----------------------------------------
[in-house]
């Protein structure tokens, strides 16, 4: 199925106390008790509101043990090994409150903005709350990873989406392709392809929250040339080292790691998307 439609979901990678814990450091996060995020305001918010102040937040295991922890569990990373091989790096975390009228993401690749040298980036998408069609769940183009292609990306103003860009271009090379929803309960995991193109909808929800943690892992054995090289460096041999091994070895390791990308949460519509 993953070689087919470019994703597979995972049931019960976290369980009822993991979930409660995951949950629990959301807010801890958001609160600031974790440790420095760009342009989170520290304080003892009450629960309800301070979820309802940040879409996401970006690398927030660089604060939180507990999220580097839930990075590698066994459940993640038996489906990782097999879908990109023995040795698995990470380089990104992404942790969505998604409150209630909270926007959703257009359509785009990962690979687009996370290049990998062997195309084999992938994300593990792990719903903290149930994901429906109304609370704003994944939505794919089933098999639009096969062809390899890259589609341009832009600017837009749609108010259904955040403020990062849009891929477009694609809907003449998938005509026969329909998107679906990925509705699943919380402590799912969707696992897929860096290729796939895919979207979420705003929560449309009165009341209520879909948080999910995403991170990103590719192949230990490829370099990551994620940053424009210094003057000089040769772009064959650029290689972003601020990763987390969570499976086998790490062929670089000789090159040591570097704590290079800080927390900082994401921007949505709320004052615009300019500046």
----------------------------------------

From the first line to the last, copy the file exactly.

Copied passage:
[in-house]
């Protein structure tokens, strides 16, 4: 199925106390008790509101043990090994409150903005709350990873989406392709392809929250040339080292790691998307 439609979901990678814990450091996060995020305001918010102040937040295991922890569990990373091989790096975390009228993401690749040298980036998408069609769940183009292609990306103003860009271009090379929803309960995991193109909808929800943690892992054995090289460096041999091994070895390791990308949460519509 993953070689087919470019994703597979995972049931019960976290369980009822993991979930409660995951949950629990959301807010801890958001609160600031974790440790420095760009342009989170520290304080003892009450629960309800301070979820309802940040879409996401970006690398927030660089604060939180507990999220580097839930990075590698066994459940993640038996489906990782097999879908990109023995040795698995990470380089990104992404942790969505998604409150209630909270926007959703257009359509785009990962690979687009996370290049990998062997195309084999992938994300593990792990719903903290149930994901429906109304609370704003994944939505794919089933098999639009096969062809390899890259589609341009832009600017837009749609108010259904955040403020990062849009891929477009694609809907003449998938005509026969329909998107679906990925509705699943919380402590799912969707696992897929860096290729796939895919979207979420705003929560449309009165009341209520879909948080999910995403991170990103590719192949230990490829370099990551994620940053424009210094003057000089040769772009064959650029290689972003601020990763987390969570499976086998790490062929670089000789090159040591570097704590290079800080927390900082994401921007949505709320004052615009300019500046």